The Manager- Fernando Santos
A qualified electrical engineer, the Portuguese coach has made all the right connections since succeeding iconic Euro 2004-winning boss Otto Rehhagel two years ago.
Not only has he steered Greece to first-place in their qualifying group for these championships, but he has also contrived to make defeats seem like collector's items; in 18 games he has been beaten just once, a 3-1 friendly loss to Romania last November.
One of the rare coaches to have taken charge of all of Portugal's 'Big Three' clubs (FC Porto, Sporting and Benfica), his second footballing home is undoubtedly Greece, spending no fewer than seven seasons calling the shots at AEK Athens, Panathinaikos and PAOK Salonika.
Although not quite as dogmatic as his predecessor Rehhagel (who could be?), Santos is nevertheless a totally dedicated systems man, someone who puts far more store by tactics than the ability of individual players. Rational and conservative, his basic premise is to numerically match the opposition line-by-line and as a game evolves he will move his pawns accordingly.
Whereas Rehhagel was too wedded to his old guard, Santos has proved much more willing to blood youngsters and ditch non-performing big names. Euro 2012 will be his biggest test yet.
The Captain - Giorgos Karagounis
Likely to become his country's most-capped player of all-time during Euro 2012 - taking over from Theo Zagorakis - the 35-year-old Panathinaikos star was not made skipper solely because he is the squad's elder statesman.
A gritty competitor, industrious and an expert at keeping possession and taking free-kicks, Karagounis is the heartbeat of the team, humble but incredibly driven, underestimated but ferociously efficient. One of the few survivors from the triumphant Euro 2004 campaign, his passion and enthusiasm is now rubbing off on the younger generation.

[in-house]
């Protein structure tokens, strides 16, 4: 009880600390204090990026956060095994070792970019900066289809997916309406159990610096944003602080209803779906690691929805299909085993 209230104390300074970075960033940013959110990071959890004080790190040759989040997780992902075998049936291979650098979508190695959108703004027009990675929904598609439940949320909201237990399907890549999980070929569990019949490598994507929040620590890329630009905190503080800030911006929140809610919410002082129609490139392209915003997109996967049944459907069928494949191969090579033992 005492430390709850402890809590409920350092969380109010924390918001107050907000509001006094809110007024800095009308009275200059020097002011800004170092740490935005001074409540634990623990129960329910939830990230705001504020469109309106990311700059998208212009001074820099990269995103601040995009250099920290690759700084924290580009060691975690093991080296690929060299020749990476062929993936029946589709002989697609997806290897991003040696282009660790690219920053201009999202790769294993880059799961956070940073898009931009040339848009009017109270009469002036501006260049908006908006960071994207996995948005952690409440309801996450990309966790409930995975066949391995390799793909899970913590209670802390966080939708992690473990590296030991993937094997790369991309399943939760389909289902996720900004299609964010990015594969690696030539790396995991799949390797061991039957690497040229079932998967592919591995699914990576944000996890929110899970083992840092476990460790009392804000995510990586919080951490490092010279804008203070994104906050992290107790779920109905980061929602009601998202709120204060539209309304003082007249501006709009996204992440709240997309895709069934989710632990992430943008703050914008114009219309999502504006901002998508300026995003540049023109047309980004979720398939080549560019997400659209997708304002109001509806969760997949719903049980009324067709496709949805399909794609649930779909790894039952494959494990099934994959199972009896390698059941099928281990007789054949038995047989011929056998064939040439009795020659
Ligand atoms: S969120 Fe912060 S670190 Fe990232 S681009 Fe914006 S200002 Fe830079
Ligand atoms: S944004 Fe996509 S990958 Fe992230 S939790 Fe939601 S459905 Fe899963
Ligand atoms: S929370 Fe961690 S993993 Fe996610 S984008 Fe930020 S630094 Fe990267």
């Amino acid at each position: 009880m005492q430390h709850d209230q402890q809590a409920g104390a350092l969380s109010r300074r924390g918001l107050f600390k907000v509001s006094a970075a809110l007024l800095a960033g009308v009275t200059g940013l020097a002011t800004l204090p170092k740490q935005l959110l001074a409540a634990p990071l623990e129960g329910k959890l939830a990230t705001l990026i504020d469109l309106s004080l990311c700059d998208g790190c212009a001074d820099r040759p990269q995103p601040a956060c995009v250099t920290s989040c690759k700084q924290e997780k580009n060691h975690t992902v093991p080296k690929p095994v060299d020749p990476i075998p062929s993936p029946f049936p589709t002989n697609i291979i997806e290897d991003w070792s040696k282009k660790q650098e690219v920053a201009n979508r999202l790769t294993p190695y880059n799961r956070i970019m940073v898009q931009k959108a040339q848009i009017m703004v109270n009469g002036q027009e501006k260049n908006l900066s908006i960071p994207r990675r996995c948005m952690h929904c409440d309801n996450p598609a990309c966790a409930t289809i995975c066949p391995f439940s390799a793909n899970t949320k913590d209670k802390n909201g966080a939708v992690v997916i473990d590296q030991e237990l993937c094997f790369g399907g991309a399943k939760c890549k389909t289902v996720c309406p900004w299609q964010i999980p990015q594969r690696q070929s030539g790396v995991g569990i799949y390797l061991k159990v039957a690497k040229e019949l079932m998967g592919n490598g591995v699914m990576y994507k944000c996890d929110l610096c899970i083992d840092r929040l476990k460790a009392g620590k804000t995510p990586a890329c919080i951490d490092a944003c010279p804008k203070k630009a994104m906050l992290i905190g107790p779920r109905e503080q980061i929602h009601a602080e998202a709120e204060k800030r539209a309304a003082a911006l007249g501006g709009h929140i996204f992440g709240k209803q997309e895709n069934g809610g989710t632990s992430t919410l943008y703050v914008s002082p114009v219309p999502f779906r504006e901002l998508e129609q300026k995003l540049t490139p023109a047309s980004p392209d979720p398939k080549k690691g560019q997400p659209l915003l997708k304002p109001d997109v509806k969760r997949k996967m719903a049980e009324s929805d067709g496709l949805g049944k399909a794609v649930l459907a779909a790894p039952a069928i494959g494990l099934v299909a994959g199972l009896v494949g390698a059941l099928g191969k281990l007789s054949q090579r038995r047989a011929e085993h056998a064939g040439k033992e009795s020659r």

That coach Santos should have such faith in him should come as no surprise, as the pair worked together to good effect at both Panathinaikos and Benfica.
Although some insist that Fernando Santos' Greece play with more freedom and diversity than the Otto Rehhagel version, the claim does not appear to stack up.
Like Rehhagel, Santos generally prefers to deploy a well-organised 4-3-3 shape and the basic strategy is more or less a twin-brother, predicated on keeping it tight at the back, staying patient and waiting for the other team to make a mistake.
Very proficient from set-plays and strong psychologically, the Greeks love nothing better than to counter-attack their way into the lead, then to see out the game in spoiling mode. Santos' team thrives on the bare minimum and their Euro 2012 qualifying statistics prove it, with a mere 14 goals scored and a meagre five conceded.
Success or failure will depend to a large extent on how they function as pairs: the central defensive duo of Avraam Papadopoulos and Sokratis Papastathopoulos, midfield regulators Giorgos Karagounis and Kostas Katsouranis and full-backs Vasilis Torosidis and Jose Holebas, whose surging forwards runs stand in marked contrast to the side's normally pedestrian approach.